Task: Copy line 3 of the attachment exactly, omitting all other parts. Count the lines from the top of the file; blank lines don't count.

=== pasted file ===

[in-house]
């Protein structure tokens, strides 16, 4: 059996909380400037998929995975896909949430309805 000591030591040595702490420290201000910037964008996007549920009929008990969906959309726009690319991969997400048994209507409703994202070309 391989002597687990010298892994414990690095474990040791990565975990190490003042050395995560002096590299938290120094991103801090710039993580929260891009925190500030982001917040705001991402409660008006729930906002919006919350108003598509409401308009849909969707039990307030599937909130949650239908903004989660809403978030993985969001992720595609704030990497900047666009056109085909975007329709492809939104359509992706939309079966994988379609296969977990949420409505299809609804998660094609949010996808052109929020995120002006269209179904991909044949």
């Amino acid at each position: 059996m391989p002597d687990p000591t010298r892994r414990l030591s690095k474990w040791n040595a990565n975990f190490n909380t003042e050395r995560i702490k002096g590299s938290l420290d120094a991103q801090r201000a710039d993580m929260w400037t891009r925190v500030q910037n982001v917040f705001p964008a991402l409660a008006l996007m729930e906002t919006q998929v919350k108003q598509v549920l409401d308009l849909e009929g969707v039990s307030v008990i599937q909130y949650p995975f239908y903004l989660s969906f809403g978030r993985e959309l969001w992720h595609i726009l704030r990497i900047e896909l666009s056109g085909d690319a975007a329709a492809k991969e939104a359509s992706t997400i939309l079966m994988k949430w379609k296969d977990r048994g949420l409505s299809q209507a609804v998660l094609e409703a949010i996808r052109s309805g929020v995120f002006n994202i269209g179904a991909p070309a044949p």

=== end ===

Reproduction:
């Amino acid at each position: 059996m391989p002597d687990p000591t010298r892994r414990l030591s690095k474990w040791n040595a990565n975990f190490n909380t003042e050395r995560i702490k002096g590299s938290l420290d120094a991103q801090r201000a710039d993580m929260w400037t891009r925190v500030q910037n982001v917040f705001p964008a991402l409660a008006l996007m729930e906002t919006q998929v919350k108003q598509v549920l409401d308009l849909e009929g969707v039990s307030v008990i599937q909130y949650p995975f239908y903004l989660s969906f809403g978030r993985e959309l969001w992720h595609i726009l704030r990497i900047e896909l666009s056109g085909d690319a975007a329709a492809k991969e939104a359509s992706t997400i939309l079966m994988k949430w379609k296969d977990r048994g949420l409505s299809q209507a609804v998660l094609e409703a949010i996808r052109s309805g929020v995120f002006n994202i269209g179904a991909p070309a044949p």